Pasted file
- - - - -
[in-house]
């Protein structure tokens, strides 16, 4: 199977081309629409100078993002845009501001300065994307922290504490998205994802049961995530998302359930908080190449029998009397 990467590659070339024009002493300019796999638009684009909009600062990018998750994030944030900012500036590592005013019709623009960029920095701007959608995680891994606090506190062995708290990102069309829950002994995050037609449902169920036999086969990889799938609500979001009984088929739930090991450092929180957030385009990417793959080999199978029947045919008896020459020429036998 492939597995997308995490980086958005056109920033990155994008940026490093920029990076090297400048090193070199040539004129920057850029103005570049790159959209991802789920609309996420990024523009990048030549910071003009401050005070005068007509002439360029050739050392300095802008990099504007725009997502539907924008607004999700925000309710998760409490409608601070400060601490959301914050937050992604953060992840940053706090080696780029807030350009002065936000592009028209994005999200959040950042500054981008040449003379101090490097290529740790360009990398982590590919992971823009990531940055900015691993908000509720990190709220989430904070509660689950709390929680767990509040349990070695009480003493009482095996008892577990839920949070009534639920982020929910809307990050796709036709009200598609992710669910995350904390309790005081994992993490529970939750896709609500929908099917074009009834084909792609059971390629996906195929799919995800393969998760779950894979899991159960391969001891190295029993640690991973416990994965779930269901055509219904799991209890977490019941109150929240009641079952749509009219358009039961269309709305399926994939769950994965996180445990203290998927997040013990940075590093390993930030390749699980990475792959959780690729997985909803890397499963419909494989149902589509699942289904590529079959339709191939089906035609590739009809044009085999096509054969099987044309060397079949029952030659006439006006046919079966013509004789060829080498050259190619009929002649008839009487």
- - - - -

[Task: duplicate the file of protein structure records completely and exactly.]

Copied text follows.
[in-house]
């Protein structure tokens, strides 16, 4: 199977081309629409100078993002845009501001300065994307922290504490998205994802049961995530998302359930908080190449029998009397 990467590659070339024009002493300019796999638009684009909009600062990018998750994030944030900012500036590592005013019709623009960029920095701007959608995680891994606090506190062995708290990102069309829950002994995050037609449902169920036999086969990889799938609500979001009984088929739930090991450092929180957030385009990417793959080999199978029947045919008896020459020429036998 492939597995997308995490980086958005056109920033990155994008940026490093920029990076090297400048090193070199040539004129920057850029103005570049790159959209991802789920609309996420990024523009990048030549910071003009401050005070005068007509002439360029050739050392300095802008990099504007725009997502539907924008607004999700925000309710998760409490409608601070400060601490959301914050937050992604953060992840940053706090080696780029807030350009002065936000592009028209994005999200959040950042500054981008040449003379101090490097290529740790360009990398982590590919992971823009990531940055900015691993908000509720990190709220989430904070509660689950709390929680767990509040349990070695009480003493009482095996008892577990839920949070009534639920982020929910809307990050796709036709009200598609992710669910995350904390309790005081994992993490529970939750896709609500929908099917074009009834084909792609059971390629996906195929799919995800393969998760779950894979899991159960391969001891190295029993640690991973416990994965779930269901055509219904799991209890977490019941109150929240009641079952749509009219358009039961269309709305399926994939769950994965996180445990203290998927997040013990940075590093390993930030390749699980990475792959959780690729997985909803890397499963419909494989149902589509699942289904590529079959339709191939089906035609590739009809044009085999096509054969099987044309060397079949029952030659006439006006046919079966013509004789060829080498050259190619009929002649008839009487």